Mind the gap: Southern European economies have diverged
Carla Subirana Artús is an economist who has worked as a policy analyst for the Bank of England and Europe research analyst for Economist Intelligence.
If the eurozone were a school, Portugal, Italy, Greece and Spain would be the slackers of the class. The four countries, branded with the ugly acronym PIGS, talk loudly, enjoy slow living under the sun and are over-indebted and in need of reform — or so the cliché goes.
Yet, look closer, and you’ll see that some of those previously unruly students have since become unlikely star pupils.
Though Italy and Greece remain economic laggards, Spain and Portugal’s growth trajectory has become more robust and convincing since the sovereign debt crises of 2012 — a shift that has become conspicuous with the end of an era of super-lax monetary policy. And much of the credit for this split between the Iberian Peninsula and Italy and Greece goes to the structural reforms Spain and Portugal have introduced in the last decade. But still, the eurozone is not crisis-proof.
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A recent example of the divergence between Europe’s southern economies and their respective approach to reform was seen when the European Central Bank (ECB) promised to end its bond-buying program in June. Whereas Italy and Greece’s 10-year sovereign bonds yields soared, the borrowing costs for Portugal and Spain remained closer to that of the Netherlands — considered a model student by European Union officials.
Over the last decade, Italy’s labor reforms have been tentative, and the country has only partly tackled its banks’ bad debts, whereas Spain has addressed these issues much more decisively. As a result, Spain’s GDP per person in terms of purchasing power, bolstered by a rise in total factor productivity — or the efficiency with which an economy uses its productive inputs — overtook that of Italy in 2017.
The country has since become one of Europe’s biggest car producers, and its exports have been diversified beyond tourism into chemicals, pharmaceuticals, machinery and professional services.
Investors now look at the country in a different light, leading to lower borrowing costs for households and businesses. Whereas the spreads on the country’s credit-default swaps — which are insurance-like derivatives that pay out in the event of a default — were identical to Italy’s until 2014, they have since been closer to those of France.
Portugal, meanwhile, has had a promising decade too. Since 2014, its economy has grown, on average, three times faster than Greece’s, where output remains nearly a quarter below its level in 2007. And by lifting growth, all while implementing onerous reforms and meeting stiff fiscal targets demanded by EU officials, António Costa, Portugal’s Socialist prime minister since 2015, became Brussels’ favorite student.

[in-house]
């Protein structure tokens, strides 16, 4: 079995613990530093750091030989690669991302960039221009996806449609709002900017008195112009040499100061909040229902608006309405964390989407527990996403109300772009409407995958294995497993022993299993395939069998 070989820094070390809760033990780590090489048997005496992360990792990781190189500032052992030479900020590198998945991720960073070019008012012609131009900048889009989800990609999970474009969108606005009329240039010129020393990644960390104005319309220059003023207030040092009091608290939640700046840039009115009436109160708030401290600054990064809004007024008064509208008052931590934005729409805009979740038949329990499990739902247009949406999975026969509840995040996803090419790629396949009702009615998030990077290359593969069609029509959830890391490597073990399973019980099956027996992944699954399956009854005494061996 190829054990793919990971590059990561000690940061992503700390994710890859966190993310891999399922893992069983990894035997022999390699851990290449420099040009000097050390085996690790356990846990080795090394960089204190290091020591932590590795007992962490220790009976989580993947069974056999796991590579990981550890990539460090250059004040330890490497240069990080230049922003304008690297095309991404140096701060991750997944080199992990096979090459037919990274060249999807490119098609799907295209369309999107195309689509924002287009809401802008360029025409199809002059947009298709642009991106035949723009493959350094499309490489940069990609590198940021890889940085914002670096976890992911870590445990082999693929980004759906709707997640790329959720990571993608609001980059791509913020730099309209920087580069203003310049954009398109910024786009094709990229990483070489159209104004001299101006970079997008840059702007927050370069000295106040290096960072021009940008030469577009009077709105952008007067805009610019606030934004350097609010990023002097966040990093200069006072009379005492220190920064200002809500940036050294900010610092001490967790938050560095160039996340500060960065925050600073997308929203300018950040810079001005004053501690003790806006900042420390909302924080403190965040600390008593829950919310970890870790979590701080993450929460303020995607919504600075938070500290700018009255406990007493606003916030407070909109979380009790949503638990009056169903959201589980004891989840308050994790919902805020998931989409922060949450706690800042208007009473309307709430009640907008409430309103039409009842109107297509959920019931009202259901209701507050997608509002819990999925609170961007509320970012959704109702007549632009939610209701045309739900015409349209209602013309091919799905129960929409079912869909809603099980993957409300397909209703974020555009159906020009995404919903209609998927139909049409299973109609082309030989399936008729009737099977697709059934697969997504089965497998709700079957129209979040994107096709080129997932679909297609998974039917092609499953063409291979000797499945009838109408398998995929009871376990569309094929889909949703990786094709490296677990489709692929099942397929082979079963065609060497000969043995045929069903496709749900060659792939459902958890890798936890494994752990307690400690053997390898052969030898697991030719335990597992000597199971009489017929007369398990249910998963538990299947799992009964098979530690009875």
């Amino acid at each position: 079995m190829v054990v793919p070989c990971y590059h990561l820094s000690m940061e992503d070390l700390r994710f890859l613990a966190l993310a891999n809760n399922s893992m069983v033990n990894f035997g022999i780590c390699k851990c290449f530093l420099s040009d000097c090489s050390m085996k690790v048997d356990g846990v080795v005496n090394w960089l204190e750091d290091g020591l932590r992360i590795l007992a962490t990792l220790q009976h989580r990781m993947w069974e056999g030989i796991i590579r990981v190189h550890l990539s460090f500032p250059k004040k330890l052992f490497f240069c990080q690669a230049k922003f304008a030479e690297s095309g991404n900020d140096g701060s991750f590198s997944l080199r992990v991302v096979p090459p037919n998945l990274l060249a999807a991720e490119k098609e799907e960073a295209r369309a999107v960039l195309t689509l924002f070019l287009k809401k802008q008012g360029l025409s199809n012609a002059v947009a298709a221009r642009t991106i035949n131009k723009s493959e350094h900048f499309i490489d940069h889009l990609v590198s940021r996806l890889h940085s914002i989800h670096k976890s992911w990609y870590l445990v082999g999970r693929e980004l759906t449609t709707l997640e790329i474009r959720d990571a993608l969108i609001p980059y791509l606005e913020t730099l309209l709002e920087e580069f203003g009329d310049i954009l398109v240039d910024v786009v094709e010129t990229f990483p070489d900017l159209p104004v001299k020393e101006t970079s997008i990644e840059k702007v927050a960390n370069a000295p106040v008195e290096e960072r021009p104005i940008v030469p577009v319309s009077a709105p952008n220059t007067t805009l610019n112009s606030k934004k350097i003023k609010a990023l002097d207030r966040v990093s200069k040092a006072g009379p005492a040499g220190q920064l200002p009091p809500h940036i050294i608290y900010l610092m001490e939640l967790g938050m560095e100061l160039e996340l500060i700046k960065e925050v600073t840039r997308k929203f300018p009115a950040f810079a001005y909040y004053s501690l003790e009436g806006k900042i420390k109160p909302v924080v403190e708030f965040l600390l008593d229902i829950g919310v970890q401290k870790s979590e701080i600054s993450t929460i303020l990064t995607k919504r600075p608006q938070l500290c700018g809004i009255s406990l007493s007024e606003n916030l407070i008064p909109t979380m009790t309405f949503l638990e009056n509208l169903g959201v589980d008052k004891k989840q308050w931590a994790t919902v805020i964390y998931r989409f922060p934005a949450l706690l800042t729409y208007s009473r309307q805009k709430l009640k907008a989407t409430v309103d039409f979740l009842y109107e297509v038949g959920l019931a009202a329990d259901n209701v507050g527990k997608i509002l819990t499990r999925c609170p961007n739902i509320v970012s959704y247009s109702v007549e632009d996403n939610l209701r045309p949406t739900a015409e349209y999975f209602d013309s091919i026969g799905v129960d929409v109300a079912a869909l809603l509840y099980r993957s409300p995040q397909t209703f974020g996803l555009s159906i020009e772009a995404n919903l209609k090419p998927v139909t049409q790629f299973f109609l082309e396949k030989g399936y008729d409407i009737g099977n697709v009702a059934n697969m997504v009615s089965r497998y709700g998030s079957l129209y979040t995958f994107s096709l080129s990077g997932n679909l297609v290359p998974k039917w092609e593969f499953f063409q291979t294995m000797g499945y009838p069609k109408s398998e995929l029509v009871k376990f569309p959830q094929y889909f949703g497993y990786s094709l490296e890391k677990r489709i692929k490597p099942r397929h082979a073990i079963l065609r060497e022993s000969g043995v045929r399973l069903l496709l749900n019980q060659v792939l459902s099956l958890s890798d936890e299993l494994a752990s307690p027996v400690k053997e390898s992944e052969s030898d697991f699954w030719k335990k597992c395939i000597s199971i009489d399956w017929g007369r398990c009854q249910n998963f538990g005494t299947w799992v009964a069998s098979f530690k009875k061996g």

By contrast, Syriza, the Greek leftist party that ran the country from 2015 to 2019, was the class rebel. The government slid back on reforms as national debt remained the largest in the eurozone, banks’ bad loans piled up, and tax revenues continued to rely on too narrow a base, requiring high rates that deterred hiring.
Despite its progress, however, any crowing over the Iberian Peninsula’s success should still be tempered.
For instance, Portugal’s fiscal prudence has come at a cost. Public investment was the lowest in the EU in 2020 and 2021, and the country’s public debt — the highest in the eurozone after Greece and Italy — places the wider economy at risk of being hit by higher government borrowing costs. Moreover, salaries are low by Western European standards, sending many Portuguese abroad to work.
Across the border, Spain’s government, made up of the Socialists and the far-left Unidas Podemos (United We Can) grouping, has offered no creative solutions to fix the country’s unsustainable pension system and sky-high youth unemployment rate since 2019 either. And with an ugly election in which no party is likely to win a majority looming, moderates are now warily eyeing Vox — a relatively new hard-right outfit, attracting worryingly strong support in the polls.
Meanwhile, Greece has been busy doing its homework in order to join the club of successful “turnaround” stories in the eurozone’s periphery. The government of Kyriakos Mitsotakis, Greece’s center-right prime minister since 2019, has managed to polish its image with tourists and investors, attracting record foreign investment last year.
Italian growth, however, will most likely continue to disappoint, as the rare stability brought to its politics by Prime Minister Mario Draghi has now come to an end.
Political stability matters — and not just to Italian families. ECB officials worry that if the notorious “doom loop,” which ties the solvency of banks to that of their host countries, were to hit Italy and threaten to trigger a debt crisis, the currency union would start to look shaky.
And while most European banks have reduced their exposures to their home country since the sovereign debt crisis of 2012, Italian banks remain just as exposed to their government’s debt as they were a decade ago, the link between banks and sovereigns holding particularly strong.
So, as Italy’s political turmoil intensifies, and investors begin to demand higher yields to hold Italian debt, the country’s banks will inevitably suffer. Signs are already emerging that Italian banks are heading for trouble: The year-to-date returns of the country’s biggest lender — a measure of investment performance — have fallen by 24 percent since February.
And now, racked by sluggish investment, meager reforms and political instability once again, Italy is set to remain the eurozone’s troubled student for the foreseeable future.